It was past 1am on Christmas Eve (or as I pointed out to Dom since I wanted to eat the cheezels we bought slated for Christmas day, technically Christmas day) and we were waiting for the bus back home.
“Do you actually know if the bus will come?” A woman donned in a holiday dress with a present in tow asked as she approached the stop.
“Nope,” I shrugged. “But I’ve seen at least four buses pass in the opposite direction, and it’s a lovely night. So I assume one will come eventually, and I don’t mind waiting.”
A bus did eventually come, and as we waited she explained (in perfect English) that she is originally from Bosnia Herzegovina but has lived in Santiago for the past 11 years. I gushed about how I loved this city, and she was both mildly surprised and very pleased. Apparently other tourists she’s spoken with think Santiago’s too boring. “It doesn’t have the nightlife of Buenos Aires or Rio de Janiero,” they say. But, as Dom aptly replied, “Well yeah, we’re not really nightlife people.”
And that’s just it. From the moment we touched down in Santiago and boarded the bus to the metro, Santiago seemed like the perfect place to live a wonderful daily life. The city is walk-able, the public transportation fantastic, the public parks refreshing and the vibes at one moment New York City and the next LA. Icing on the cake: every Sunday from 9am-2pm over 30km of roads are shut down to all vehicles and opened up for cyclists, runners and walkers. Best run of our travels so far! My pictures won’t do this city justice, but trust me when I say Santiago is worth visiting.
Our first afternoon in the city, we embarked (a tad unknowingly) on a fantastic urban hike up Cerro San Cristóbal, one of Santiago’s many “Cerros Islas”, or “Island Hills”. Cerro San Cristóbal is part of Parque Metropolitano de Santiago, the largest urban park in South America. The park not only has hiking and bike trails, but also two public pools, a funicular and a teleférico. The hiking path has many free water refill stations and fantastic views of the city abutting the Andes mountains. It also has many many crosses, a giant Virgin Mary and a slightly smaller Jesus on the summit. You can’t really forget you’re in a Catholic country here (or really anywhere else we’ve been thus far).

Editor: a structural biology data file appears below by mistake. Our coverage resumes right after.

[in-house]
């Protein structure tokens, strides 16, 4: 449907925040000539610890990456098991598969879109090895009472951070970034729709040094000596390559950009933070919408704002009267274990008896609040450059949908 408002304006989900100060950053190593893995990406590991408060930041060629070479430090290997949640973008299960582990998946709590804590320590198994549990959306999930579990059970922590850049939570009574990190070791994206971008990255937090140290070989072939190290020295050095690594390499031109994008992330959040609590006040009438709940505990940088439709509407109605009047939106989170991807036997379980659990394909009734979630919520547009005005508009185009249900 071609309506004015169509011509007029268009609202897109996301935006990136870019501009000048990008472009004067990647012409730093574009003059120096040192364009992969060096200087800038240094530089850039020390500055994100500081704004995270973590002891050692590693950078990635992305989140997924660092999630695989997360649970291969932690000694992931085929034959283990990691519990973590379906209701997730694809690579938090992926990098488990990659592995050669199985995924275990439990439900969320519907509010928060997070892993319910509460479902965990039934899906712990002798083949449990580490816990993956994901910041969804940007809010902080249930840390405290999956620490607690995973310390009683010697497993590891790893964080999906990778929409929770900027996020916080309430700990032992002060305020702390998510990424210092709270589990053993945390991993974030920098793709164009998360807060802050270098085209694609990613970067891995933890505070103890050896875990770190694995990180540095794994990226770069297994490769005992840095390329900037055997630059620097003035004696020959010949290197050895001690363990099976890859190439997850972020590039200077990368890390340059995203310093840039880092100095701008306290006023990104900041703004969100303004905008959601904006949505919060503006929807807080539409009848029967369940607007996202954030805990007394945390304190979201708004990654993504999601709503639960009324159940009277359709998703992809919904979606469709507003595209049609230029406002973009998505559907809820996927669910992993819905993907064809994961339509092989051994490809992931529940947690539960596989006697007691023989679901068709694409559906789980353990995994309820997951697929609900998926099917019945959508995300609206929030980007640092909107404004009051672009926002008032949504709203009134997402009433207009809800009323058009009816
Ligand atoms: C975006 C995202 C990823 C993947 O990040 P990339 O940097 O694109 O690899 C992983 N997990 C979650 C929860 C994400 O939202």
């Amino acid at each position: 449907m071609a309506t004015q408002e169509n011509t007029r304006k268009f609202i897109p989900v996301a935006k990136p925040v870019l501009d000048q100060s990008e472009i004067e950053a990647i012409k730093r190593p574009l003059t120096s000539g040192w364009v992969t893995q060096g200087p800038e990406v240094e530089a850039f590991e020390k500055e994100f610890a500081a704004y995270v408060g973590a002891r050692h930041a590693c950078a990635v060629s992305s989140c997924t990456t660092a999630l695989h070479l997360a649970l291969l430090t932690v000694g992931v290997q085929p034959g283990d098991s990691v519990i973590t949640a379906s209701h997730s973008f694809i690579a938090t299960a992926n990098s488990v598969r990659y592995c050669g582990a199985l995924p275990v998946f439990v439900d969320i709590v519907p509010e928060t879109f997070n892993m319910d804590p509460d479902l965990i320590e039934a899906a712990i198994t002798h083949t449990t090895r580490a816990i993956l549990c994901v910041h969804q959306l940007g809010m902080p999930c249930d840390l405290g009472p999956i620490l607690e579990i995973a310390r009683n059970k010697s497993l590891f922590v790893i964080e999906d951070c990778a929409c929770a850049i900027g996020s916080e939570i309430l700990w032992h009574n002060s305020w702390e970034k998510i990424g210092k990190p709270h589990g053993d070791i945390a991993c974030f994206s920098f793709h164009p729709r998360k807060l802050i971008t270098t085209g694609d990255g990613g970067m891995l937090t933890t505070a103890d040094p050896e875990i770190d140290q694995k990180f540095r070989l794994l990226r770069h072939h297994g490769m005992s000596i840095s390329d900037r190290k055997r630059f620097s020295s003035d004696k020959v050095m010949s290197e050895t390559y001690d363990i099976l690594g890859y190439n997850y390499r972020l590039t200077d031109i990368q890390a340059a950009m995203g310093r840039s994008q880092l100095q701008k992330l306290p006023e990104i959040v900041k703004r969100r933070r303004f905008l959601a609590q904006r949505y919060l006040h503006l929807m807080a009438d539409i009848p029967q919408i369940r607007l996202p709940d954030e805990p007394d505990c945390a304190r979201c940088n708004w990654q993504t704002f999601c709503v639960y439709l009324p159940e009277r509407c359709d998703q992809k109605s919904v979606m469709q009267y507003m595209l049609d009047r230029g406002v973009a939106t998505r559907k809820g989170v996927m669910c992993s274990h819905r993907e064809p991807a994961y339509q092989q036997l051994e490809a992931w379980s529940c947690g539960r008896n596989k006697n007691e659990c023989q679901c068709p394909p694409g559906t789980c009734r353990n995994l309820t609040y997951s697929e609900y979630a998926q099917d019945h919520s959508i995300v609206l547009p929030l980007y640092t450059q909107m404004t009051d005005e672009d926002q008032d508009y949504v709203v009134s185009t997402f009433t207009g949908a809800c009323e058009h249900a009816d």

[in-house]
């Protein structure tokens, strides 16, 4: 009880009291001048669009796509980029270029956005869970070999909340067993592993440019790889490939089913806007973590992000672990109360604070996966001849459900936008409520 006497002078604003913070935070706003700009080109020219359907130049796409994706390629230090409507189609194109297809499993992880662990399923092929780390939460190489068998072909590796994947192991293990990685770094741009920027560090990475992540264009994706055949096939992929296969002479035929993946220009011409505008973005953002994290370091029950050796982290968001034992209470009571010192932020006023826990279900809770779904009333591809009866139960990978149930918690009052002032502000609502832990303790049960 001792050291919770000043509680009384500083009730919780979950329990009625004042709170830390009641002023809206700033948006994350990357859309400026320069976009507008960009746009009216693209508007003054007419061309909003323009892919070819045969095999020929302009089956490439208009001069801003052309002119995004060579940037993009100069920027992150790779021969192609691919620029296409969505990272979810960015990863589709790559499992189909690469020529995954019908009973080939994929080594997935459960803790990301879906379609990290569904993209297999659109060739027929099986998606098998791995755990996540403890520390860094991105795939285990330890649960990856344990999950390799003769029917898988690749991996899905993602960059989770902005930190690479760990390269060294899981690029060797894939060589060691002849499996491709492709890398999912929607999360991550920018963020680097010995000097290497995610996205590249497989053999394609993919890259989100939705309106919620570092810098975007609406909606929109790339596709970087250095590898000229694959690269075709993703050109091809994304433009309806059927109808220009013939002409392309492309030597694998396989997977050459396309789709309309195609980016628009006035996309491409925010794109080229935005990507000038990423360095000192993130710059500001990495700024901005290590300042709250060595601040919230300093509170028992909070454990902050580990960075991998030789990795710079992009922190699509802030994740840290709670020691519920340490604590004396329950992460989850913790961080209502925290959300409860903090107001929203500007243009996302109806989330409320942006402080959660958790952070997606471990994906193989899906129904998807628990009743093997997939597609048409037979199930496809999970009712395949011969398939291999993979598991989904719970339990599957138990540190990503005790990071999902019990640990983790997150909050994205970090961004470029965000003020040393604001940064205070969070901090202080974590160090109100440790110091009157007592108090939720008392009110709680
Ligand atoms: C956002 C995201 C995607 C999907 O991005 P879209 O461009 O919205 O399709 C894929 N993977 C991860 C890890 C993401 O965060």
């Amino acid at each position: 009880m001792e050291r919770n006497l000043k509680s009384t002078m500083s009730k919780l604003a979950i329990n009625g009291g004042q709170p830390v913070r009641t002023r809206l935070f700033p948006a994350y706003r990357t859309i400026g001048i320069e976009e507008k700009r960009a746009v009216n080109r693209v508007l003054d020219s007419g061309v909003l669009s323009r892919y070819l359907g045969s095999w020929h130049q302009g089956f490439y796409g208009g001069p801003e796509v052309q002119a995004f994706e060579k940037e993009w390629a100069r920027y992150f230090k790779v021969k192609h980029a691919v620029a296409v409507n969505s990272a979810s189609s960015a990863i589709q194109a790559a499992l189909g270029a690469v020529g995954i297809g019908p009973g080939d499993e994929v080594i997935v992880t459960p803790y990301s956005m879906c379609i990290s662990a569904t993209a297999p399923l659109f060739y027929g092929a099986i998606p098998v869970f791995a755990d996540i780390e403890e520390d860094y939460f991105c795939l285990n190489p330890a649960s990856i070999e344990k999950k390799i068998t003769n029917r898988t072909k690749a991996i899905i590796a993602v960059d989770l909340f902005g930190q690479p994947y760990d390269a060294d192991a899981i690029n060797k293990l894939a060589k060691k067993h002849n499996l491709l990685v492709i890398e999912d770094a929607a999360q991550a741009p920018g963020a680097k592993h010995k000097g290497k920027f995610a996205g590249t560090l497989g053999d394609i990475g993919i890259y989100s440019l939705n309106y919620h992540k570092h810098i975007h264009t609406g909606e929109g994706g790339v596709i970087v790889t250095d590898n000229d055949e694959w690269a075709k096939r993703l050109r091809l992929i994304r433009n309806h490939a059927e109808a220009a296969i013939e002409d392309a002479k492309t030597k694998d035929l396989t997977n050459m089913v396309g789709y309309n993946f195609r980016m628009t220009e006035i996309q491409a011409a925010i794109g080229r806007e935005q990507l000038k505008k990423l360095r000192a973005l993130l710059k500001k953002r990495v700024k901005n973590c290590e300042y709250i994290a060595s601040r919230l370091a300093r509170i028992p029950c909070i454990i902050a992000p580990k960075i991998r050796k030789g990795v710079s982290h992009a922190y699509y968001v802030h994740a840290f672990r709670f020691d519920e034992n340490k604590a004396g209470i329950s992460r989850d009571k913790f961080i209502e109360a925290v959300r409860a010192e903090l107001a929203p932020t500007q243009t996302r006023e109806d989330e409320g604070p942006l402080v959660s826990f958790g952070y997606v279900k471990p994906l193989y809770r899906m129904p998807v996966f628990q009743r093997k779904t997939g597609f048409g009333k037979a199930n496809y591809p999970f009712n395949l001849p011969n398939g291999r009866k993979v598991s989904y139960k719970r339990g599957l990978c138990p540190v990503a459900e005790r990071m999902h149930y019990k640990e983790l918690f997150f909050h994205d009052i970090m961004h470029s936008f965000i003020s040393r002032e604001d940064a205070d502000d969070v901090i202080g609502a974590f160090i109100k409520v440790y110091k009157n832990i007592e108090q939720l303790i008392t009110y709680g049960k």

Speaking of Catholicism, the next day we went on a walking tour of Santiago’s highlights, run by the same company who did our fantastic tour of Valparaiso. While standing outside the main cathedral on Santiago’s Plaza de Armas, our tour guide led our group in a game of “Is this legal?”. A recap for you:
- Gay marriage is not legal, but there are civil partnerships. Big caveat: same-sex couples cannot adopt children or use a surrogate to have a child.
- Abortion is only legal in cases of rape (before 12 weeks), when the mother’s health is at risk or if the fetus won’t survive birth. These abortions only became legal in September 2017.
- Prostitution is neither legal or illegal (but pimping is illegal).
- Smoking marijuana in public is illegal, but it is definitely done.
After cooling down in the afternoon with some watermelon in a cup (you heard that right, selling watermelon in a cup on street corners is totally a thing here) we met up with Francisco for a lovely evening stroll through his old neighborhood and dinner at one of his old haunts. Speaking of dinner, two things: